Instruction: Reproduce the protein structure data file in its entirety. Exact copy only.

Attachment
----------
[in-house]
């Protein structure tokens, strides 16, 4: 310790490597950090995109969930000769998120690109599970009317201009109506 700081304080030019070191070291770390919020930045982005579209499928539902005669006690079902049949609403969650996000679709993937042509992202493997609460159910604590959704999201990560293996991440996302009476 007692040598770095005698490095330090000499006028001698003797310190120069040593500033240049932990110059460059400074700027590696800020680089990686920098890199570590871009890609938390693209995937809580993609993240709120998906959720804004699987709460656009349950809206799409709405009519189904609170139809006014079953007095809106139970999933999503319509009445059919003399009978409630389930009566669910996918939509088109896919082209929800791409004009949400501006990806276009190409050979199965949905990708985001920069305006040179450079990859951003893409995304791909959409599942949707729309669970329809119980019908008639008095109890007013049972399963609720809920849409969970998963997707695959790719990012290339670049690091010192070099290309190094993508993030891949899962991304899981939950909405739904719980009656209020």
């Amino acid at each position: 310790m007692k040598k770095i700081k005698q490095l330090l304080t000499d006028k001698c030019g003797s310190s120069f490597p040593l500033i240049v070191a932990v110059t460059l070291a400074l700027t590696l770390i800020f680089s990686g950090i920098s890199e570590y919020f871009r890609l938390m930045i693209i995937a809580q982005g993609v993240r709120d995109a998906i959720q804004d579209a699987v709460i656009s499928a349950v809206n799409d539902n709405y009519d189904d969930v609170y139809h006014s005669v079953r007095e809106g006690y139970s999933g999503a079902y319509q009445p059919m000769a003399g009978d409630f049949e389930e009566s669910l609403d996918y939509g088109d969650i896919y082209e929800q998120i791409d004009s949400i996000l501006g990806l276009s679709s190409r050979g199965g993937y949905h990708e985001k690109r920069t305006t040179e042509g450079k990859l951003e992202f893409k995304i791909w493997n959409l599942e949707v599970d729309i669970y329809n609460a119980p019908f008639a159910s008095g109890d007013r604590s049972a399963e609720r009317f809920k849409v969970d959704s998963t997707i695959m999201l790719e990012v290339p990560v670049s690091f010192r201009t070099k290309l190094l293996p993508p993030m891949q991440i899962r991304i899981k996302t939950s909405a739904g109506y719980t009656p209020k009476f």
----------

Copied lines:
[in-house]
């Protein structure tokens, strides 16, 4: 310790490597950090995109969930000769998120690109599970009317201009109506 700081304080030019070191070291770390919020930045982005579209499928539902005669006690079902049949609403969650996000679709993937042509992202493997609460159910604590959704999201990560293996991440996302009476 007692040598770095005698490095330090000499006028001698003797310190120069040593500033240049932990110059460059400074700027590696800020680089990686920098890199570590871009890609938390693209995937809580993609993240709120998906959720804004699987709460656009349950809206799409709405009519189904609170139809006014079953007095809106139970999933999503319509009445059919003399009978409630389930009566669910996918939509088109896919082209929800791409004009949400501006990806276009190409050979199965949905990708985001920069305006040179450079990859951003893409995304791909959409599942949707729309669970329809119980019908008639008095109890007013049972399963609720809920849409969970998963997707695959790719990012290339670049690091010192070099290309190094993508993030891949899962991304899981939950909405739904719980009656209020």
């Amino acid at each position: 310790m007692k040598k770095i700081k005698q490095l330090l304080t000499d006028k001698c030019g003797s310190s120069f490597p040593l500033i240049v070191a932990v110059t460059l070291a400074l700027t590696l770390i800020f680089s990686g950090i920098s890199e570590y919020f871009r890609l938390m930045i693209i995937a809580q982005g993609v993240r709120d995109a998906i959720q804004d579209a699987v709460i656009s499928a349950v809206n799409d539902n709405y009519d189904d969930v609170y139809h006014s005669v079953r007095e809106g006690y139970s999933g999503a079902y319509q009445p059919m000769a003399g009978d409630f049949e389930e009566s669910l609403d996918y939509g088109d969650i896919y082209e929800q998120i791409d004009s949400i996000l501006g990806l276009s679709s190409r050979g199965g993937y949905h990708e985001k690109r920069t305006t040179e042509g450079k990859l951003e992202f893409k995304i791909w493997n959409l599942e949707v599970d729309i669970y329809n609460a119980p019908f008639a159910s008095g109890d007013r604590s049972a399963e609720r009317f809920k849409v969970d959704s998963t997707i695959m999201l790719e990012v290339p990560v670049s690091f010192r201009t070099k290309l190094l293996p993508p993030m891949q991440i899962r991304i899981k996302t939950s909405a739904g109506y719980t009656p209020k009476f």